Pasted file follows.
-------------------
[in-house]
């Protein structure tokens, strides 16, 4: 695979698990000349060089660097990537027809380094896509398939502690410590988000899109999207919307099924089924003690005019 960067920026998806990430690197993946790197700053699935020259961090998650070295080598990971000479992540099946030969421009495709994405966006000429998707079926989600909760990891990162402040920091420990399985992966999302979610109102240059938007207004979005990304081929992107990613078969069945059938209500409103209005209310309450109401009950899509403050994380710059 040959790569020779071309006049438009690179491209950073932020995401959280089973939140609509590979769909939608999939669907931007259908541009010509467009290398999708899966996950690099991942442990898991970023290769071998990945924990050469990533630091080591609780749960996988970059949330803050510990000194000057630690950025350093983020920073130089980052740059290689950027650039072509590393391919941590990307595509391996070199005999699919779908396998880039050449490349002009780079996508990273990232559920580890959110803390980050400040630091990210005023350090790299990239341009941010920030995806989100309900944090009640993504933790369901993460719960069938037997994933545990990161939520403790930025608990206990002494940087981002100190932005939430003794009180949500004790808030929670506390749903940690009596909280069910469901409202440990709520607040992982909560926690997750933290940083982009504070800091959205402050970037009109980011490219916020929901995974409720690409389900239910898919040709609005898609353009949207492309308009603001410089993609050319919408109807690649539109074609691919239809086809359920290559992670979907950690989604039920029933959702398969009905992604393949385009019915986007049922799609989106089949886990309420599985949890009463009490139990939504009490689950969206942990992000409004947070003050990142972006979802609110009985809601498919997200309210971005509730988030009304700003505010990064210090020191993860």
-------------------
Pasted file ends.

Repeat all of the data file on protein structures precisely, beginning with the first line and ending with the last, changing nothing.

[in-house]
């Protein structure tokens, strides 16, 4: 695979698990000349060089660097990537027809380094896509398939502690410590988000899109999207919307099924089924003690005019 960067920026998806990430690197993946790197700053699935020259961090998650070295080598990971000479992540099946030969421009495709994405966006000429998707079926989600909760990891990162402040920091420990399985992966999302979610109102240059938007207004979005990304081929992107990613078969069945059938209500409103209005209310309450109401009950899509403050994380710059 040959790569020779071309006049438009690179491209950073932020995401959280089973939140609509590979769909939608999939669907931007259908541009010509467009290398999708899966996950690099991942442990898991970023290769071998990945924990050469990533630091080591609780749960996988970059949330803050510990000194000057630690950025350093983020920073130089980052740059290689950027650039072509590393391919941590990307595509391996070199005999699919779908396998880039050449490349002009780079996508990273990232559920580890959110803390980050400040630091990210005023350090790299990239341009941010920030995806989100309900944090009640993504933790369901993460719960069938037997994933545990990161939520403790930025608990206990002494940087981002100190932005939430003794009180949500004790808030929670506390749903940690009596909280069910469901409202440990709520607040992982909560926690997750933290940083982009504070800091959205402050970037009109980011490219916020929901995974409720690409389900239910898919040709609005898609353009949207492309308009603001410089993609050319919408109807690649539109074609691919239809086809359920290559992670979907950690989604039920029933959702398969009905992604393949385009019915986007049922799609989106089949886990309420599985949890009463009490139990939504009490689950969206942990992000409004947070003050990142972006979802609110009985809601498919997200309210971005509730988030009304700003505010990064210090020191993860």